Rogue cane toads have arrived in Canberra

Ian Hitchcock/Getty Images A file photo
  • Two cane toads found in a Canberra suburb.
  • They are believed to be hitchhikers.
  • A search is underway to see if other toads have made it this far south.

Cane toads, those poisonous amphibians threatening many native Australian species, have been found on a street in Canberra.

Local authorities say the two discovered in the suburb of Campbell likely hitched to the national capital on a vehicle rather than hopped from northern Australia.

A search is underway to see if other toads have made it this far south.

“A local resident found the cane toads and reported them to us,” says Daniel Iglesias, Director, ACT Parks and Conservation.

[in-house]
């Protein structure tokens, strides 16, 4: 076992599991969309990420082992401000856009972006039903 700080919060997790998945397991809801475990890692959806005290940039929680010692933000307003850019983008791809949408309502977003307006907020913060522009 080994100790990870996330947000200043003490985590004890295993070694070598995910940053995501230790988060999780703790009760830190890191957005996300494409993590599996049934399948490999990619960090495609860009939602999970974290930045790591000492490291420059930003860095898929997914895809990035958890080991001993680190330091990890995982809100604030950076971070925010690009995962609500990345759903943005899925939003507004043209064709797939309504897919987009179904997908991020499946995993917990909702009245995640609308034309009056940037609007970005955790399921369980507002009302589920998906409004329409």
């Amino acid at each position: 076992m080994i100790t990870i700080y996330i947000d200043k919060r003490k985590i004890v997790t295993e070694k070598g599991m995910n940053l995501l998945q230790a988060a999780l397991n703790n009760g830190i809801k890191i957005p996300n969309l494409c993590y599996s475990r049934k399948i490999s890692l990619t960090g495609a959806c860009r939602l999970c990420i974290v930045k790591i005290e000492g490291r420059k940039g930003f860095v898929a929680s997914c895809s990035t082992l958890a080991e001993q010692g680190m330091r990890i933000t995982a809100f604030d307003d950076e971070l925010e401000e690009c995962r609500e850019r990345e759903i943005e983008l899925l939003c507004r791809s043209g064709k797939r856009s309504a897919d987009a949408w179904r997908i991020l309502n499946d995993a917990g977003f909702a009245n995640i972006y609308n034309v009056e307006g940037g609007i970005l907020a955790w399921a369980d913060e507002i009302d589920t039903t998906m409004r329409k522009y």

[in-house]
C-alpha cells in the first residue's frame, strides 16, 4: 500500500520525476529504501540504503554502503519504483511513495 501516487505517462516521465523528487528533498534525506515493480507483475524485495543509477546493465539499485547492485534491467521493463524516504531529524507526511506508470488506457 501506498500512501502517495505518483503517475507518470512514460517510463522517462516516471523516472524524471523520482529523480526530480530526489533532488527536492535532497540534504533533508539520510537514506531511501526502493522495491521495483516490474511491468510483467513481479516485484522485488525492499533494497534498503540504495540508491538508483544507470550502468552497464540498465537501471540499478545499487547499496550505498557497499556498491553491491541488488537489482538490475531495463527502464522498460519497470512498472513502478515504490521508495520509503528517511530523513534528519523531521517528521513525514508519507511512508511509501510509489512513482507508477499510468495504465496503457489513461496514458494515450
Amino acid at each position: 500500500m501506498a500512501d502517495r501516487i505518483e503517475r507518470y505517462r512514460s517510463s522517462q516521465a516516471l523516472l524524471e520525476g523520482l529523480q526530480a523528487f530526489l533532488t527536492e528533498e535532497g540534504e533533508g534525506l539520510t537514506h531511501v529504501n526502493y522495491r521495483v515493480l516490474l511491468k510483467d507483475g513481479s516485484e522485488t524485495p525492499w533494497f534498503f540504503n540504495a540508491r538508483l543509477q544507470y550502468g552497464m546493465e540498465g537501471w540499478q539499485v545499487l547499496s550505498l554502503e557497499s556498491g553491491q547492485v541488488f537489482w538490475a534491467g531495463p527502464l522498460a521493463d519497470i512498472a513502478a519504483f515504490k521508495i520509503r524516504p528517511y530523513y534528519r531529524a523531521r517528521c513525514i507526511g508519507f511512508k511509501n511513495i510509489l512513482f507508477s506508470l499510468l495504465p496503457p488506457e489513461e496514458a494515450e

“It is highly unlikely a cane toad population would establish this far south due to Canberra’s cold winter climate, but they could survive in our warmer months.

“They pose a threat to native and domestic animals so we are treating it seriously and working with the community to find any other cane toads, if there are any.

“People travelling from Queensland, Northern Territory and northern NSW should be particularly vigilant that they are not giving a cane toad a lift in their car, trailer or plant material.”

Cane toads have spread widely since being introduced in Queensland for control of the cane beetle in 1935.

Millions of toads now occupy more than 1.2 million square kilometres. It fatally poisons native species such the northern quoll, freshwater crocodiles, and several species of native lizards and snakes.

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